Tuesday, October 18, at 6:30, come hear Doug Kanarowski of Mariposa Iris.
Originally from Michigan, Doug met and married his wife to be in Mariposa, California, a small, sparsely populated community on the edge of Yosemite National Park. Both gardeners from a very young age, Diane was the “flower person” while Doug’s priority was growing all of the family fruits and vegetables. “They’re pretty but you can’t eat them.” But that is not how this story will end.
Around 1995, three pivotal events took place in fairly rapid succession. First, Diane got a bit overwhelmed with the upkeep of her flowers. As an act of kindness, Doug volunteered to help her with part of her flower work. So she delegated the growing of her iris to him. Second, during one of their joint visits to Superstition Iris Gardens, Rick Tasco showed him how to breed an iris. “At that moment, I felt like the recipient of the secret recipe for Coca-Cola,” and clearly remember practically shouting out loud, “Do you have any idea of what you’ve just done?”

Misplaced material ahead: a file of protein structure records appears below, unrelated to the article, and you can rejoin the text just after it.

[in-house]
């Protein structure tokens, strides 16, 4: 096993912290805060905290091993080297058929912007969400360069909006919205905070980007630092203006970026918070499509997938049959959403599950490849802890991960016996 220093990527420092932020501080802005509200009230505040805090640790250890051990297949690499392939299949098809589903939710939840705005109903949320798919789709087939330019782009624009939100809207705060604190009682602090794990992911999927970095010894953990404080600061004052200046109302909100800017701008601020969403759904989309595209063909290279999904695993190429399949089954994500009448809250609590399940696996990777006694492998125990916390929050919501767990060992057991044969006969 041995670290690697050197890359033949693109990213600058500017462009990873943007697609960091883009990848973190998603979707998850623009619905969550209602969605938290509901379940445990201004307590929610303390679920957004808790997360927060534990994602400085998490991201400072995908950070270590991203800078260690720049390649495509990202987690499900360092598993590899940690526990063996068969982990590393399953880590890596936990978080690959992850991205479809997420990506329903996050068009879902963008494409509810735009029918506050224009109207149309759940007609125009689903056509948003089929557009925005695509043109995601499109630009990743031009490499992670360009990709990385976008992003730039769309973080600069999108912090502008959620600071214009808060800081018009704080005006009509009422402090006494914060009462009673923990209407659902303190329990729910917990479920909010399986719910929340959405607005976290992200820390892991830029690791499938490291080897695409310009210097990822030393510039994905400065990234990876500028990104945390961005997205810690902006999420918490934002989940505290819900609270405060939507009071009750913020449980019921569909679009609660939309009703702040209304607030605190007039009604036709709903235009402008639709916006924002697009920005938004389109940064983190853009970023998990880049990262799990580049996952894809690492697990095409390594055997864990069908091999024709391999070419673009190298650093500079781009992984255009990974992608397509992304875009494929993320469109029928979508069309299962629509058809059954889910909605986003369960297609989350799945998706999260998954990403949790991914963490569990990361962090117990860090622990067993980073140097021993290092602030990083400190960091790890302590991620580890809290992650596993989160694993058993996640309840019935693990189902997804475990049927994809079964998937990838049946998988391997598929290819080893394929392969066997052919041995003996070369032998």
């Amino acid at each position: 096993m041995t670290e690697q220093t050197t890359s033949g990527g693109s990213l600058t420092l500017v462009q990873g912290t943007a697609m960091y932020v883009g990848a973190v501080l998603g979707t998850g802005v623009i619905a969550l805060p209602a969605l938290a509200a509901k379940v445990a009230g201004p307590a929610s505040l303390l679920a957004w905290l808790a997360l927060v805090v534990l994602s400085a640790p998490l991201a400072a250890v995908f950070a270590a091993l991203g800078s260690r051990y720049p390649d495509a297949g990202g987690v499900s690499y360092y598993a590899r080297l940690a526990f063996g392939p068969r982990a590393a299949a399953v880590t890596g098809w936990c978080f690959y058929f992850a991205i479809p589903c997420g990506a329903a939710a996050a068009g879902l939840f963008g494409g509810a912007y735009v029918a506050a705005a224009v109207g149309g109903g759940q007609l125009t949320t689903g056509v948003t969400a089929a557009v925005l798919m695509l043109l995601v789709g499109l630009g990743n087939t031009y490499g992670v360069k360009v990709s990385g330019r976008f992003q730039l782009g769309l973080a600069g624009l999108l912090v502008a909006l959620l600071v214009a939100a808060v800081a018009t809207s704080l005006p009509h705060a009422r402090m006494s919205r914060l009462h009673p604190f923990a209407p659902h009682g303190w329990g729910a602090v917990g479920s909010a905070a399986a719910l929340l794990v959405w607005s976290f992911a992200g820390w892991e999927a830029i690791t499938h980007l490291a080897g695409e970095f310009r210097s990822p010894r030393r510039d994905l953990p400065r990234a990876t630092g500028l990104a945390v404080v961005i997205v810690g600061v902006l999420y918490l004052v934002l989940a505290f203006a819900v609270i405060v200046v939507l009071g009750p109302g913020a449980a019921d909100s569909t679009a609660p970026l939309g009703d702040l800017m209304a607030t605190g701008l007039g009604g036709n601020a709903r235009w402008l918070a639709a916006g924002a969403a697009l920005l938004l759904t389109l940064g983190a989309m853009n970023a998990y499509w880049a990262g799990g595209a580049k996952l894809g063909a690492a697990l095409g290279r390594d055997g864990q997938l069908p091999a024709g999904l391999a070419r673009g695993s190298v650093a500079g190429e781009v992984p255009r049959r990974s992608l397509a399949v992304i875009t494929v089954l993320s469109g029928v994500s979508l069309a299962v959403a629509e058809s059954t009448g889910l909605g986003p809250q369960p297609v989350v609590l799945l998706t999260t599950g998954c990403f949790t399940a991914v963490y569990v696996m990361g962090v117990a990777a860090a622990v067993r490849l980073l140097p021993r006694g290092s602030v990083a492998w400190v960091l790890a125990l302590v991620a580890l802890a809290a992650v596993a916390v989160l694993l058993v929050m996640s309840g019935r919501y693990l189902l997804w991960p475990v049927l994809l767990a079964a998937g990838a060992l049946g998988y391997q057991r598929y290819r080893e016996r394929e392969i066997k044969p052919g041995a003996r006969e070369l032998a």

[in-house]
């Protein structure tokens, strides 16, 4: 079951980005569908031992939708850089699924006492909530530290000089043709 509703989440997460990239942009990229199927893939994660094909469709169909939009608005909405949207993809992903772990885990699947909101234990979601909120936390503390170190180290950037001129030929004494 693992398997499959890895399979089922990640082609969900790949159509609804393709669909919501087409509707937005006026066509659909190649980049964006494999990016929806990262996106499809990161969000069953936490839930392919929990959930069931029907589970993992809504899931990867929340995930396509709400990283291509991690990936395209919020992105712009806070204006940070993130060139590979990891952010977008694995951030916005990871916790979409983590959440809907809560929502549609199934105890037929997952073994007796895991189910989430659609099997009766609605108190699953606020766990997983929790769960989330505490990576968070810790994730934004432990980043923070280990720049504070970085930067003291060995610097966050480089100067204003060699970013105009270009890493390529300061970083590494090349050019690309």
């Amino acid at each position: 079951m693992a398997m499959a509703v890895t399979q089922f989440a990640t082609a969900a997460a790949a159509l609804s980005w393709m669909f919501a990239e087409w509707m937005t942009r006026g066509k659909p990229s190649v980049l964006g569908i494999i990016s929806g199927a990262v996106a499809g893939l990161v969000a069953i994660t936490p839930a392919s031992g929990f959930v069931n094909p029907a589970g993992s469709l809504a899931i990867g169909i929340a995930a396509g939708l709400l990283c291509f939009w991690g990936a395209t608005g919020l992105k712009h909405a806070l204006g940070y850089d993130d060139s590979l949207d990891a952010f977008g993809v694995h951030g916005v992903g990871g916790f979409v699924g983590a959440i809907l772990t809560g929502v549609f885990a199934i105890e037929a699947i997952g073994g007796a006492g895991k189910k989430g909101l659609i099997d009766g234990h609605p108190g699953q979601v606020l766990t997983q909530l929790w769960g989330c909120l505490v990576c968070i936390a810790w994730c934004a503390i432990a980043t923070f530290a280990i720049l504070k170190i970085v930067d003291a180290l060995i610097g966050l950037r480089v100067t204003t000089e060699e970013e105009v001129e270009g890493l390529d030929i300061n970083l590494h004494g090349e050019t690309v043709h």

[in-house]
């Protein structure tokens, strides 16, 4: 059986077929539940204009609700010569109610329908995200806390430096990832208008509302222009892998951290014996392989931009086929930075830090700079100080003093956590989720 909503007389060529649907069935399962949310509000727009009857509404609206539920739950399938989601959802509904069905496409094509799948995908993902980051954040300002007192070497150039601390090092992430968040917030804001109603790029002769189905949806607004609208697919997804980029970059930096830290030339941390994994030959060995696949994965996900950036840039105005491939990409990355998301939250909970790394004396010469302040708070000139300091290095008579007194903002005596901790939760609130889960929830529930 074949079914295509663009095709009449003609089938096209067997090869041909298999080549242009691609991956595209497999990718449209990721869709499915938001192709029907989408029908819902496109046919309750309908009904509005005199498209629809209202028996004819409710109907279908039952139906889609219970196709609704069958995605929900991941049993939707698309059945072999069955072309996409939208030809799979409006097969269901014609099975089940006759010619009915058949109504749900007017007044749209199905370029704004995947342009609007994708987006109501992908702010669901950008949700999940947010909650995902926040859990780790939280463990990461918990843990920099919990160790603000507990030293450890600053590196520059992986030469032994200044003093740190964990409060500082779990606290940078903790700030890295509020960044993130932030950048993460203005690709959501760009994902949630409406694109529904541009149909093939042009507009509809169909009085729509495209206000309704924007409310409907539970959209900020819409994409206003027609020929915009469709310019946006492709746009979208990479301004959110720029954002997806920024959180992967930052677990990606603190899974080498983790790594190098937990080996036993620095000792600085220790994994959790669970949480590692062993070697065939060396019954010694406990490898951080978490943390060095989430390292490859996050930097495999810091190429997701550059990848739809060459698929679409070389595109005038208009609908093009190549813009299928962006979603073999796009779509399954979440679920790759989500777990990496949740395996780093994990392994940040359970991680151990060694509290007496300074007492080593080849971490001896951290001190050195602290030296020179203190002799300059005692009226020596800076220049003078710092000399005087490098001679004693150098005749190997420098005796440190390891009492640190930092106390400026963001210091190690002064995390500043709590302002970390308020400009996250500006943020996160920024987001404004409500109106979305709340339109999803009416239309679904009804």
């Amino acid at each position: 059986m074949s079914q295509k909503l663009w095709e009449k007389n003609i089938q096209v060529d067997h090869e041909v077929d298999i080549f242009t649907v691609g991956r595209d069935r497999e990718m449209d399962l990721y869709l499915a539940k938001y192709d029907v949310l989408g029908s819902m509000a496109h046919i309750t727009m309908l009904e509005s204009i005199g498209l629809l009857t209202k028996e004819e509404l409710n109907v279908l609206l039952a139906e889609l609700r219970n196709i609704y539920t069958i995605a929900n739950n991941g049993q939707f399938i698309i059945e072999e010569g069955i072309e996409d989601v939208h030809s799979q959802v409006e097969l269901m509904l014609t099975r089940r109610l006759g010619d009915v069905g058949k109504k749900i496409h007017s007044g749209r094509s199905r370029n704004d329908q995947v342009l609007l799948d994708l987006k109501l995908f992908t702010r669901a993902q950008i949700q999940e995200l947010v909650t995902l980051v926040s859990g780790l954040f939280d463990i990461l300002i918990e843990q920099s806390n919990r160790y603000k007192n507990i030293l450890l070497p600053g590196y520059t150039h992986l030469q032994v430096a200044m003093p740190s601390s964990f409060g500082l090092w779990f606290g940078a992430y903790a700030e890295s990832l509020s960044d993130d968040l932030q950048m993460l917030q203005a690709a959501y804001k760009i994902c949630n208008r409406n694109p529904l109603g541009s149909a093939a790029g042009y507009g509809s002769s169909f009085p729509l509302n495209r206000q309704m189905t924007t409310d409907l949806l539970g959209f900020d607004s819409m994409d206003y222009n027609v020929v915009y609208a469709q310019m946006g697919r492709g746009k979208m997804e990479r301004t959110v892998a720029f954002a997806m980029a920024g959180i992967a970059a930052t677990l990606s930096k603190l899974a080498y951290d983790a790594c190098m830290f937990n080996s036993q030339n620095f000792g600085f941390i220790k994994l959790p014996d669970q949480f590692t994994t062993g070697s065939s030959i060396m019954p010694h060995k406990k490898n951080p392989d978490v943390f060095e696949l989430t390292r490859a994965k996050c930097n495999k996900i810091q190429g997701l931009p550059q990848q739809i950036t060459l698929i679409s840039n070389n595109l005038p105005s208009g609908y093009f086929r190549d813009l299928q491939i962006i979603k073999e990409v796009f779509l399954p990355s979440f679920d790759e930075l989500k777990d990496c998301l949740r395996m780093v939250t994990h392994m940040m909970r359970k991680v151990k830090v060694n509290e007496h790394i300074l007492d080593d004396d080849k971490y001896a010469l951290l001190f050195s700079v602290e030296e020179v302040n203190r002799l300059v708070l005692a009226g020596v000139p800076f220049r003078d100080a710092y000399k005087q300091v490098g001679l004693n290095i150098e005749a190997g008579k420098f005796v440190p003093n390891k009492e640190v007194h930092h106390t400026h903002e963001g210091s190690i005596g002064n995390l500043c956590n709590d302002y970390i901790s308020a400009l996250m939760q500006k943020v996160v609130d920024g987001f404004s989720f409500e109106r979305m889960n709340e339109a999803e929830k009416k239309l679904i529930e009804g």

The third event occurred during a trip to the nursery of a world-renown rose breeder, Ralph Moore. Moore shared that of the hundreds of promising seedlings that he gets each year, he would only introduce a rose that was either 20% different or 20% better than what was already on the market. To Doug, that made perfect sense.
Doug is hypercritical of his own seedlings and therefore only introduces an average of three irises per year. As an aid, he has designed his own seedling evaluation form that reminds him to look at more than 50 different aspects. While minor faults can be tolerated, a major fault will always result in a one-way trip to the compost pile. “My goal is to advance the iris world.”
We are the Oregon Trail Iris Society and we meet monthly in the Salem area. Each meeting has a new and fun topic. You don’t need to be a member to join us.